TV Reviews : ‘Good Old Boy’ Anachronistic and Heavy-Handed
“Little did we know how little left there was of the innocence and magic of our childhoods,” intones narrator Ralph Waite, introducing the World War II-era Southern childhood fantasy “Good Old Boy” (airing in two hourlong parts, beginning tonight at 7 on Channels 28 and 50 and at 8 on Channel 15, and concluding next Saturday).
After a foreboding promise like that, a viewer may come to expect major-league deflowering of youth, or at least a more morbid “Stand by Me"-style coming-of-age saga, but no go. This is part of PBS’ “Wonderworks” anthology, and even by the time all that innocence and magic have allegedly passed on at the end of the second show, the emphasis is still heavy on the wonder, which doesn’t work.
Based on Southern writer Willie Morris’ autobiographical novel of the same name, “Good Old Boy” follows the mostly escapist exploits in 1944 of a 12-year-old Willie (Ryan Francis) with a summer full of nothing but leisure time, cavorting with his mischievous Huck Finn-wanna-be pals and the sweet young female thing who’s starting to catch his eye. The picture jarringly shifts between dewy-eyed, nostalgic realism and complete fantasy, in the time it takes to shift from a banjo-and-harmonica sound track to a wall of ominous synthesizers.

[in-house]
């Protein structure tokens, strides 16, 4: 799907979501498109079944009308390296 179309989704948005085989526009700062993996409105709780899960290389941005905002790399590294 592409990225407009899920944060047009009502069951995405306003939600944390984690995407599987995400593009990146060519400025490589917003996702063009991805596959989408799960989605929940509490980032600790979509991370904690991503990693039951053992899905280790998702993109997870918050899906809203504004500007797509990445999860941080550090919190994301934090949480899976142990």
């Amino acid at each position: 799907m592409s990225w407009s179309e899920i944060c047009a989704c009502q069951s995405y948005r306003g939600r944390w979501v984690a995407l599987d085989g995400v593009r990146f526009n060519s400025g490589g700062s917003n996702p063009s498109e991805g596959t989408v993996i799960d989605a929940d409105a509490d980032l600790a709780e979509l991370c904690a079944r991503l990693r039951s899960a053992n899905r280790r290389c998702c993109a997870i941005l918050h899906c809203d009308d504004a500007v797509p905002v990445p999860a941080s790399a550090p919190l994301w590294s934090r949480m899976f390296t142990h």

It’s hard to dislike any picture billing the late Anne Ramsey as “The Hag.” But when she turns out to be as nasty a villain as she at first seems, what’s the message for kids? That you and your pals really should band together and drive any suspected witches (or, in this case, river pirates) out of town?
One doesn’t have to be a grown-up to be put off by the historical and geographical anachronisms here, or the wide-eyed overacting of the kids on screen, or the silliness and heavy-handedness of the few plot points that do develop over two hours--but it helps.